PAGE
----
Sunday, March 29, 2015

Aunt Mary Johnson at the Vaile Mansion Tea Party.....

when we were kids, she had dress up outfits for us when we would visit....she even gave Katie some dress up clothes when she was little....Aunt Mary loves to dress for her part at The Vaile!

Sunday, March 22, 2015

this sure reminds me of my dad...

typed manuscript: James Maxwell

Early American records show James Maxwell being of Scotch Irish heritage and coming to America in the early eighteenth century. Records indicate his birth date being ca(1745-50) in Ulster, Ireland; thence coming to America, and first settling in Augusta, Pennsylvania where he married a Jane Roberts ca. (1765-70). From Augusta, Pennsylvania he moved to Washington, Wythe and Botetourt counties in Virginia. Because of county boundary changes his location in ca (1771-72) became Tazewell Co. Virginia.
James was actively involved in the Revolutionary War, and is referred to as Captain or Major. It was during this time his two young daughters were killed by the Indians. He was the first Sheriff of Tazewell, Virginia, and the first to sign a petition to form Tazewell County from surrounding counties.
James Maxwell b. (ca1745-50) m (ca 1765-70) a, (27MW 1821).
James and Jane Roberts Maxwell are both buried in Tazewell, Va. No dates available of Jane Roberts Maxwell.
checked for James Maxwell in Tazewell Co, VA. no luck there. deb
*I. JAMES & JANE ROBERTS MAXWELL were the parents of :
1. William
2. Elizabeth--m. Henry Marrs
3. John
4. Mary
5. Margaret (Peggy) b. (1776 Montgomery Co. Va.) m. (David Whitley 24 Jan 1797-Washington Co Va.) d. (19 Dec 1851)
6. Mattie killed by Indians in Montgomery Co, Va. now Tazewell Co, Va.
7. Jeanie {deb: is this a typo? everywhere else she is Jennie?} killed by Indians in Montgomery Co, Va. now Tazewell Co, Va.
8. Robert m. Mary Maxwell
9. James Maxwell b(1780) m (Mary Witten 25 April 1804 Tazewell Co Va.) d (1866). Mary Witten was the daughter of Jerimiah and Sarah Witten.
10. Nancy m. (Paul Whitley 10 June 1801 Tazewell Co Va)
11. Jane m. (John Maxwell 8 Jan. 1809)
*II. William James Maxwell was the ninth child of James and Jane Maxwell was b (1780) d. (1866). James was m (25 April 1804 Tazewell Co.) to Mary Witten b(1780) d (1873).
JAMES AND MARY WITTEN MAXWELL were the parents of:
*1. Witten Maxwell b. (1805) m (4 March 1827) to Alice Creswell b (Tues. 19 Nov 1805) d (1866) Witten Maxwell being the first child of James and Mary Witten Maxwell was given his mother's maiden name as was common in those days.
2. Robert Maxwell b (1807) m. (Margaret Bates)
3. Sallie (Susan) m. (Montraville Steele)
4. James Maxwell
5. Margaret Maxwell
Witten and Alice were the parents of:
1. Susy C. Maxwell b (12 May 1828)
*2. James C. Maxwell b (17 Dec 1829)
3. Mary Jane Maxwell b (26 Dec 1832)
4. Henry Evans Maxwell b (4 June 1835)
5. Frank M. Maxwell
James C Maxwell -or perhaps James Creswell Maxwell, because of his mother's maiden name; however all his legal papers are signed James C. Maxwell. He was b (17 Dec 1829) m (2 Aug 1867) d (16 May 1925). James C. Maxwell was born in Tazewell County, Virginia; and according to military records he enlisted in the Confederate Army Company A, 45th Virginia Inf. 5/29/1861; records show his being sick 9/61 and a POW 9/19/64. He was released from service 6/1/65.
The Virginia census lists James C Maxwell's occupation as a saddler. The story as related to his son Thomas Witten Maxwell was, that his father James C. Maxwell fought during the Civil War; and upon his release his saddle or repair shop was or had been vandalized because of the sentiment in those days; so he came to Missouri. Dates show his dismissal from service being 6/1/65, and his purchase of 40 acres in Harrison County Missouri in the fall of 1866. His marriage to Minerva Creswell in 1867 after he arrived in Missouri.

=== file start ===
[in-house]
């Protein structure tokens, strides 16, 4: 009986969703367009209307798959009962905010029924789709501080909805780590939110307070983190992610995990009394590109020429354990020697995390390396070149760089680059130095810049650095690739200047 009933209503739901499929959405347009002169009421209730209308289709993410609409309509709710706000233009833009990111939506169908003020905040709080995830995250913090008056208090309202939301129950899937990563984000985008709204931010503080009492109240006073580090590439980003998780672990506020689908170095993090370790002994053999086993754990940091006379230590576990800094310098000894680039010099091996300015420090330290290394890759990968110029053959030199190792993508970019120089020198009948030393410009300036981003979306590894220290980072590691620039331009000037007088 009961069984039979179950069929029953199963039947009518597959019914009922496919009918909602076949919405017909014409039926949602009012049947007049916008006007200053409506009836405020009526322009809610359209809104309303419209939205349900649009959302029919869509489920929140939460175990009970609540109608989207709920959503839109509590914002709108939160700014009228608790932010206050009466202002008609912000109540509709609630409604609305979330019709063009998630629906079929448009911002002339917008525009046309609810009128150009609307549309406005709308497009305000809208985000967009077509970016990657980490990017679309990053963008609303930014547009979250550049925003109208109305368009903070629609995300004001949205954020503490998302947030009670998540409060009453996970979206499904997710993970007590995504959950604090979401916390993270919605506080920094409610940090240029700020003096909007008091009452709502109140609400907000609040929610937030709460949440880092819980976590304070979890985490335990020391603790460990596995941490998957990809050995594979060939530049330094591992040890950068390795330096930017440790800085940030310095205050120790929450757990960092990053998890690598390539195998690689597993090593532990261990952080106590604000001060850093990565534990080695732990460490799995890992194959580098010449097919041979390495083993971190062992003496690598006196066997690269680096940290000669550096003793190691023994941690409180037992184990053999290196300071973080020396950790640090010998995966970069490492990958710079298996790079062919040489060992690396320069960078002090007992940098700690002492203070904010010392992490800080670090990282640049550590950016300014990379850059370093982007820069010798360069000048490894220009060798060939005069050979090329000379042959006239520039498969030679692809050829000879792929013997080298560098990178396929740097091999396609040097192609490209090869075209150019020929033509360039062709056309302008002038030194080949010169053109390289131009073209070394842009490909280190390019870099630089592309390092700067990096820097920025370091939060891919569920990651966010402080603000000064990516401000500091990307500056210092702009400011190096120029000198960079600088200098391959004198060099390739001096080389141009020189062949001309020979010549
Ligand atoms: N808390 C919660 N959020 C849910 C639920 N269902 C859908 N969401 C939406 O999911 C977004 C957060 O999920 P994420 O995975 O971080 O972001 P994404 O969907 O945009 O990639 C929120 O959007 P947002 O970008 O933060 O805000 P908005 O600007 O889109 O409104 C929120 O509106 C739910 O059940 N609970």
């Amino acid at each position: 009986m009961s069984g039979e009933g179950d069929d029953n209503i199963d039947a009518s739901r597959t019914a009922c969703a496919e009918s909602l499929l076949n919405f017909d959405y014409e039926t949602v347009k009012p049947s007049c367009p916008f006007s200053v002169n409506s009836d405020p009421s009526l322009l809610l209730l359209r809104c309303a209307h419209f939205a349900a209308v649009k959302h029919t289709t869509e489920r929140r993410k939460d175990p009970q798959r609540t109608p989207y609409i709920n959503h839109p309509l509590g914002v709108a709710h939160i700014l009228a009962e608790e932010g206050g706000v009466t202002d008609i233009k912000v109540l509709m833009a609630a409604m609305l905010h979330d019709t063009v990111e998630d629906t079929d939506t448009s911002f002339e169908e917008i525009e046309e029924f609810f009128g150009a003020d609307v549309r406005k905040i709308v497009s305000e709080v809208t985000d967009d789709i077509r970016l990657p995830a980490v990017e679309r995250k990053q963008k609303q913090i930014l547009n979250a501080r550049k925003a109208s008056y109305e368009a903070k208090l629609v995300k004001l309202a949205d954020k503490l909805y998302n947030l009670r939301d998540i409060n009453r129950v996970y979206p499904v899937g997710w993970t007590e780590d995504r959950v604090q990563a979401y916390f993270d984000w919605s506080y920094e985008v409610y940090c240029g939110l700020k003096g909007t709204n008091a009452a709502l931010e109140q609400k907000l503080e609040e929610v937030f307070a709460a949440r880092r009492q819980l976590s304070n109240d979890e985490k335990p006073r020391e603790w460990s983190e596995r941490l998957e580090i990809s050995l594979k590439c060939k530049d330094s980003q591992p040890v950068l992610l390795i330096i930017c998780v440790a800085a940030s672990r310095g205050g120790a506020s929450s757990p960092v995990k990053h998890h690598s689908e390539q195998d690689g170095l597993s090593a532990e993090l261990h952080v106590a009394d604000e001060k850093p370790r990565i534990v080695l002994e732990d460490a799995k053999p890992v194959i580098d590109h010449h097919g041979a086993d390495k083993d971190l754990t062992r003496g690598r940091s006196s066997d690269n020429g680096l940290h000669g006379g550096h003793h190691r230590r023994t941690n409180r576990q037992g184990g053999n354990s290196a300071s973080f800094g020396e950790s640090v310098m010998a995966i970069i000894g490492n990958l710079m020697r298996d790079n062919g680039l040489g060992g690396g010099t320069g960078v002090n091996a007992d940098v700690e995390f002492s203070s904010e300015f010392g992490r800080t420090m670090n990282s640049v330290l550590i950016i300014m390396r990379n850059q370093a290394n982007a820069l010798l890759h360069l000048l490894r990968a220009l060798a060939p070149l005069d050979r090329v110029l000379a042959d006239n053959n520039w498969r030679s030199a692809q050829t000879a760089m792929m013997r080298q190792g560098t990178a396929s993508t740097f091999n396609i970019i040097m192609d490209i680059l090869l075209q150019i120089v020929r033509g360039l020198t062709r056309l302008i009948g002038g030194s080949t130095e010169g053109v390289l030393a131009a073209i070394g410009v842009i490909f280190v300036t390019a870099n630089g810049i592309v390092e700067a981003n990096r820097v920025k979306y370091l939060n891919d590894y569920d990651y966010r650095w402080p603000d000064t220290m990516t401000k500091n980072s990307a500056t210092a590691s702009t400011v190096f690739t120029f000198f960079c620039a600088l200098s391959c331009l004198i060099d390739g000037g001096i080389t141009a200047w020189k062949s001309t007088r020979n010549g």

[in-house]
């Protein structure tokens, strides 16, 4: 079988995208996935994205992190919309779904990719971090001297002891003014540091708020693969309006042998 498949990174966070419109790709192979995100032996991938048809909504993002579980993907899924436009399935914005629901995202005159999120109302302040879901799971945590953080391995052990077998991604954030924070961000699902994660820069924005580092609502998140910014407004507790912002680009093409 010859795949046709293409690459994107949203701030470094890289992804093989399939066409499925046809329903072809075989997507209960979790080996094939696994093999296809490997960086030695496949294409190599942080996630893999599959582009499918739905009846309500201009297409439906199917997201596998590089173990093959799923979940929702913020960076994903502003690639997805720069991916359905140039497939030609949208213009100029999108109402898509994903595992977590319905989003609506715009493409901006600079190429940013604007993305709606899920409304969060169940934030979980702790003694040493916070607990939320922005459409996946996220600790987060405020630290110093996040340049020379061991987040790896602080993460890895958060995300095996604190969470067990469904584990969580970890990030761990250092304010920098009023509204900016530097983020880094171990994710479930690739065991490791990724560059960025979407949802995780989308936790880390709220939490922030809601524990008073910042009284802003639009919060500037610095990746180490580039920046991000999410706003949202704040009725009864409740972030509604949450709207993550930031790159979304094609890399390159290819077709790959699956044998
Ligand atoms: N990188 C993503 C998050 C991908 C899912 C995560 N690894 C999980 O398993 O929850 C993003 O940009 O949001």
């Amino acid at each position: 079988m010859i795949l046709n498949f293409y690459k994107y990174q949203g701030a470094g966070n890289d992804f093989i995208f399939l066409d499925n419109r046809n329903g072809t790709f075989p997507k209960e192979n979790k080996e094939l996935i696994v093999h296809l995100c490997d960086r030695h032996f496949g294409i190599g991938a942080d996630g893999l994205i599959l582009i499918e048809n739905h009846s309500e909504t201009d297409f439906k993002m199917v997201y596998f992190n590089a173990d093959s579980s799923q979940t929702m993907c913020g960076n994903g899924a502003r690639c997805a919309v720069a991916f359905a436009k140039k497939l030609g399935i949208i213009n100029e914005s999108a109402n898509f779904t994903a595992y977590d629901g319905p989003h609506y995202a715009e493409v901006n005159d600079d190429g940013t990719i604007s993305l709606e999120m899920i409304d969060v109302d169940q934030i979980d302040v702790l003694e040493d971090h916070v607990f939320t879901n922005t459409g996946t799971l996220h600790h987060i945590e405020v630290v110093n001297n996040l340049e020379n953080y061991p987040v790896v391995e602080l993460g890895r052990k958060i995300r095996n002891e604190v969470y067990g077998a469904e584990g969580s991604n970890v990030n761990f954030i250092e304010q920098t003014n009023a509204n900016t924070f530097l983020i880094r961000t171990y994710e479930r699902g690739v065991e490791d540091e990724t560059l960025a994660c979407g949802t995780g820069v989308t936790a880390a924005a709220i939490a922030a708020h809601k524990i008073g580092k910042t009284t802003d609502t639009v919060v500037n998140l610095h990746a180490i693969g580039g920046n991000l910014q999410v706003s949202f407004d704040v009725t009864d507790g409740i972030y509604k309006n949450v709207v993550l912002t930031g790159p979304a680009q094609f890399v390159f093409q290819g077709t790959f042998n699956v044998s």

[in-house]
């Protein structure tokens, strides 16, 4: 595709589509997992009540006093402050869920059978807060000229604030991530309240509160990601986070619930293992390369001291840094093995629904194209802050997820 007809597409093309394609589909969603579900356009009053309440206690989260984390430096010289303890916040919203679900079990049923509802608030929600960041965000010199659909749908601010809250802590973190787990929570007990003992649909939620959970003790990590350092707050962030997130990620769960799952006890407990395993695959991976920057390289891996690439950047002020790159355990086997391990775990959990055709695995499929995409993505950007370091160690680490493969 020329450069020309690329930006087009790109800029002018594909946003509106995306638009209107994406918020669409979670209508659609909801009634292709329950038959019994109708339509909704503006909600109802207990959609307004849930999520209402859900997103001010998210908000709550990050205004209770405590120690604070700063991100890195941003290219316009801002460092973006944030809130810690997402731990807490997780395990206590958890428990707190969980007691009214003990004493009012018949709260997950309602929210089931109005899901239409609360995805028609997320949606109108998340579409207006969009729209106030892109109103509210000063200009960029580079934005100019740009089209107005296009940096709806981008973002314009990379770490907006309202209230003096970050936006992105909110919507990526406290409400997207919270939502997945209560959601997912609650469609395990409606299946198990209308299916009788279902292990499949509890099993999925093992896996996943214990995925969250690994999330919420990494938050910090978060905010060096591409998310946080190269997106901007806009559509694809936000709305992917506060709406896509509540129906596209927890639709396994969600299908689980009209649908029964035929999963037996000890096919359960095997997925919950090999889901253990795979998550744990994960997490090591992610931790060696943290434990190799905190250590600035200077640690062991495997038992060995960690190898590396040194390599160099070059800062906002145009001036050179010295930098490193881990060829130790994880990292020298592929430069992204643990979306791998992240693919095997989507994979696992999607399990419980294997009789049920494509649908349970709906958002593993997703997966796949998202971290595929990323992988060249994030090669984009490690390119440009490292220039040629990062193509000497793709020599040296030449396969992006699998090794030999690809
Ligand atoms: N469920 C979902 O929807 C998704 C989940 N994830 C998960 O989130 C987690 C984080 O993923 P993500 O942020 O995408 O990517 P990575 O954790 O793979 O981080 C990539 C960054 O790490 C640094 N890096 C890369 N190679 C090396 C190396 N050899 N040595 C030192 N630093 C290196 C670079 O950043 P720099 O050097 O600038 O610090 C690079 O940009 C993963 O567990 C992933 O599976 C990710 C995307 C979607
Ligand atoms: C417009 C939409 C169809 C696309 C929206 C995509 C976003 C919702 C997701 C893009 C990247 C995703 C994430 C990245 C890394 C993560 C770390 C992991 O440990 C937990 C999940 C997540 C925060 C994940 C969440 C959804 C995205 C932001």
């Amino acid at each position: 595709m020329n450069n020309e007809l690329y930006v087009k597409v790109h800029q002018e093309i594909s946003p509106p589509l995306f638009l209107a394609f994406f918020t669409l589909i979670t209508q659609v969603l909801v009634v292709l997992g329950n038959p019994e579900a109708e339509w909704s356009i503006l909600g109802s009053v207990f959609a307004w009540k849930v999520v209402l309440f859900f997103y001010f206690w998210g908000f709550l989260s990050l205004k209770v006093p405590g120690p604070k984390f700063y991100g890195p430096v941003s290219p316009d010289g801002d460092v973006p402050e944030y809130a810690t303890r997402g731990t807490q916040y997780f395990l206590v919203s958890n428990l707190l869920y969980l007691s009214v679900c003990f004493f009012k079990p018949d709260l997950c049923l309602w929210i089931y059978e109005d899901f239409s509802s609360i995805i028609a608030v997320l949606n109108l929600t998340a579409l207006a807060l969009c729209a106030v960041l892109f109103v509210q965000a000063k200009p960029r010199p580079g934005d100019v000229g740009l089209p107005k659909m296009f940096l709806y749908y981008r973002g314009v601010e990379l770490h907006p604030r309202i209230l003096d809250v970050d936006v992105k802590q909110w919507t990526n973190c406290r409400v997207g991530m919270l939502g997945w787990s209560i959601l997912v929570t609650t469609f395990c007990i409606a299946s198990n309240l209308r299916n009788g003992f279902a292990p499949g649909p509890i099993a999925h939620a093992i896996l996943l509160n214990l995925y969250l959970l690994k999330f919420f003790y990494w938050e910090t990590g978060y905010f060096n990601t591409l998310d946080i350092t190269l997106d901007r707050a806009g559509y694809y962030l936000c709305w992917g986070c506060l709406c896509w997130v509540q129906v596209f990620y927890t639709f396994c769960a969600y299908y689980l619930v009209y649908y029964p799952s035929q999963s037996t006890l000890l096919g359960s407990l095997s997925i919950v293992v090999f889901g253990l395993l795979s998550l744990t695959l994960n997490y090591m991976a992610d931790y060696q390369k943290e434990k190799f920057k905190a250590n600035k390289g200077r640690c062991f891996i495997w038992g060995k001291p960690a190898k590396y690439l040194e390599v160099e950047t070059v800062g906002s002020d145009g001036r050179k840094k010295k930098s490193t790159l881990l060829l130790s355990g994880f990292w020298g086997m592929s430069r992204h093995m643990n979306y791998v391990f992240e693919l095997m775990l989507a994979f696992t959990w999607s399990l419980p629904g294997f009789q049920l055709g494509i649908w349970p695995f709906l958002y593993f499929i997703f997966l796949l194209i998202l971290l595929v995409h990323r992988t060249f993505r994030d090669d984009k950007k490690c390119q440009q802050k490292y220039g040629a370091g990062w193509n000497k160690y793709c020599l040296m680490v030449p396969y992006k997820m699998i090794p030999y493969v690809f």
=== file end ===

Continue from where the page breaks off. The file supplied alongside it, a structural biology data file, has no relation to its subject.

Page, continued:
He was said to have left Virginia and come to a Creswell family in Patterson, Iowa; then migrated to Harrison County Missouri. Minerva Creswell b (Tues. 31 July 1838) m (1867 Harrison County Mo) d (26 Feb 1878) with the birth of twins: a boy and a girl.
James C. Maxwell kept his family together with the help of his inlaws (The Creswells) who lived nearby until (4 March 1881) when he married Harriet Hughs {deb: Hughes, I think} Harrison who died (21 Feb 1911) James C. Maxwell d (16 May 1925.)
There was little or no communication from the Maxwell's in Missouri to the Maxwell's in Virginia; therefore the decendents of James C. Maxwell know of the Virginia Maxwell's only through records.
1. John Henry b (1 Oct 1869) m (27 March 1899) Josephine Quigley m (2nd marriage,no dates). Josephine Maxwell d (4 March 1925). John Henry d (25 Feb 1948) John Henry and Josephine Quigley Maxwell were the parents of:
1. James Franklin b (4 Aug 1903) d (1952) two marriages, the second to Opal Ray (23 July 1950) killed in car accident, no children.
2. infant child buried in Cat Creek Cemetery, Harrison County, Missouri.
{deb: google search turned up this have to buy a subscription link: this isn't worth $69 a year to me, because I'll forget to cancel after the 7 day free trial...sigh... The Kansas City Times from Kansas City, Missouri · Page 11 SEPTEMBER 29. 1952. A DAY FOR MOTOR BOATS BUT JUDGE RANDALL HAS TO .... CRASH KILLS A DRIVER, Frank Maxwell, Gilman City. ... (AP)— Frank Maxwell, Gilman City, died in the wreckage of his motor car this afternoon a short ..
September 29, 1952 The Kansas City Times from Kansas City, Missouri · Page 11 Publication: The Kansas City Times iLocation: Kansas City, MissouriIssue Date: Monday, September 29, 1952Page: Page 11View full page